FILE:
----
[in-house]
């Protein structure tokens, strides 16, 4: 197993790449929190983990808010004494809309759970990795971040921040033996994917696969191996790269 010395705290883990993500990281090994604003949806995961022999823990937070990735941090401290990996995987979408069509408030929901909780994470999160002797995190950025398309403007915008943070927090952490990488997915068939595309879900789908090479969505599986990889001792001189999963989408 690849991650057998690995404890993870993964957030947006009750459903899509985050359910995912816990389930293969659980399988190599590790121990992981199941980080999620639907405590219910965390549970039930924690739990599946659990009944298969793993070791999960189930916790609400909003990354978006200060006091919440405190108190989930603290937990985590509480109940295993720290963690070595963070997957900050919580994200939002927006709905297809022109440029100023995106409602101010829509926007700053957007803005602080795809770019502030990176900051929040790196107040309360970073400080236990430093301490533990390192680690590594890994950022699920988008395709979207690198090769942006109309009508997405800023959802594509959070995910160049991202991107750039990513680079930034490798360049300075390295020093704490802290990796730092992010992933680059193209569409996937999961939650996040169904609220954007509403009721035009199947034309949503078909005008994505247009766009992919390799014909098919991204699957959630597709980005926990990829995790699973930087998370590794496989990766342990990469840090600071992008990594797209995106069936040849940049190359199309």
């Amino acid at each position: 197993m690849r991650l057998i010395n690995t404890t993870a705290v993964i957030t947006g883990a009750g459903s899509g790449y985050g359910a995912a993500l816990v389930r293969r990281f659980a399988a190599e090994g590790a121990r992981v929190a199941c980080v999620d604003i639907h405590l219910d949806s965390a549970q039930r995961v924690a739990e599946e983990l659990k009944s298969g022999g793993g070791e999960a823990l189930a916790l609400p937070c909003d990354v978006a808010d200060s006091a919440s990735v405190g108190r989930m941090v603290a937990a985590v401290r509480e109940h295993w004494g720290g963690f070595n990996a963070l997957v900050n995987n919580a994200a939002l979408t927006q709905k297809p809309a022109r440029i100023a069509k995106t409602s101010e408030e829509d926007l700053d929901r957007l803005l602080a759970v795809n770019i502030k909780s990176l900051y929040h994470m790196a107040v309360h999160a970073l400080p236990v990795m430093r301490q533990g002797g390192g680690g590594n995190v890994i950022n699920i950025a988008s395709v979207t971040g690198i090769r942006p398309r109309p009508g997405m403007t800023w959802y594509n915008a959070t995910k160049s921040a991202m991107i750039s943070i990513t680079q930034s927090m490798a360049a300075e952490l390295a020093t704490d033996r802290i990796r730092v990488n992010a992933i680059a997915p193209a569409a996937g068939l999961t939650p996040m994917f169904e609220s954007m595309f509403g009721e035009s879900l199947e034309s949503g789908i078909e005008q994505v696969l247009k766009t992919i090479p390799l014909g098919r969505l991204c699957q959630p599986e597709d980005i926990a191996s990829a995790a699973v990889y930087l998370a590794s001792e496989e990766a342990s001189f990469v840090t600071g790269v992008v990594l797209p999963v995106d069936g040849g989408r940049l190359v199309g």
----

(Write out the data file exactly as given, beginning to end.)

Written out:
[in-house]
């Protein structure tokens, strides 16, 4: 197993790449929190983990808010004494809309759970990795971040921040033996994917696969191996790269 010395705290883990993500990281090994604003949806995961022999823990937070990735941090401290990996995987979408069509408030929901909780994470999160002797995190950025398309403007915008943070927090952490990488997915068939595309879900789908090479969505599986990889001792001189999963989408 690849991650057998690995404890993870993964957030947006009750459903899509985050359910995912816990389930293969659980399988190599590790121990992981199941980080999620639907405590219910965390549970039930924690739990599946659990009944298969793993070791999960189930916790609400909003990354978006200060006091919440405190108190989930603290937990985590509480109940295993720290963690070595963070997957900050919580994200939002927006709905297809022109440029100023995106409602101010829509926007700053957007803005602080795809770019502030990176900051929040790196107040309360970073400080236990430093301490533990390192680690590594890994950022699920988008395709979207690198090769942006109309009508997405800023959802594509959070995910160049991202991107750039990513680079930034490798360049300075390295020093704490802290990796730092992010992933680059193209569409996937999961939650996040169904609220954007509403009721035009199947034309949503078909005008994505247009766009992919390799014909098919991204699957959630597709980005926990990829995790699973930087998370590794496989990766342990990469840090600071992008990594797209995106069936040849940049190359199309």
């Amino acid at each position: 197993m690849r991650l057998i010395n690995t404890t993870a705290v993964i957030t947006g883990a009750g459903s899509g790449y985050g359910a995912a993500l816990v389930r293969r990281f659980a399988a190599e090994g590790a121990r992981v929190a199941c980080v999620d604003i639907h405590l219910d949806s965390a549970q039930r995961v924690a739990e599946e983990l659990k009944s298969g022999g793993g070791e999960a823990l189930a916790l609400p937070c909003d990354v978006a808010d200060s006091a919440s990735v405190g108190r989930m941090v603290a937990a985590v401290r509480e109940h295993w004494g720290g963690f070595n990996a963070l997957v900050n995987n919580a994200a939002l979408t927006q709905k297809p809309a022109r440029i100023a069509k995106t409602s101010e408030e829509d926007l700053d929901r957007l803005l602080a759970v795809n770019i502030k909780s990176l900051y929040h994470m790196a107040v309360h999160a970073l400080p236990v990795m430093r301490q533990g002797g390192g680690g590594n995190v890994i950022n699920i950025a988008s395709v979207t971040g690198i090769r942006p398309r109309p009508g997405m403007t800023w959802y594509n915008a959070t995910k160049s921040a991202m991107i750039s943070i990513t680079q930034s927090m490798a360049a300075e952490l390295a020093t704490d033996r802290i990796r730092v990488n992010a992933i680059a997915p193209a569409a996937g068939l999961t939650p996040m994917f169904e609220s954007m595309f509403g009721e035009s879900l199947e034309s949503g789908i078909e005008q994505v696969l247009k766009t992919i090479p390799l014909g098919r969505l991204c699957q959630p599986e597709d980005i926990a191996s990829a995790a699973v990889y930087l998370a590794s001792e496989e990766a342990s001189f990469v840090t600071g790269v992008v990594l797209p999963v995106d069936g040849g989408r940049l190359v199309g």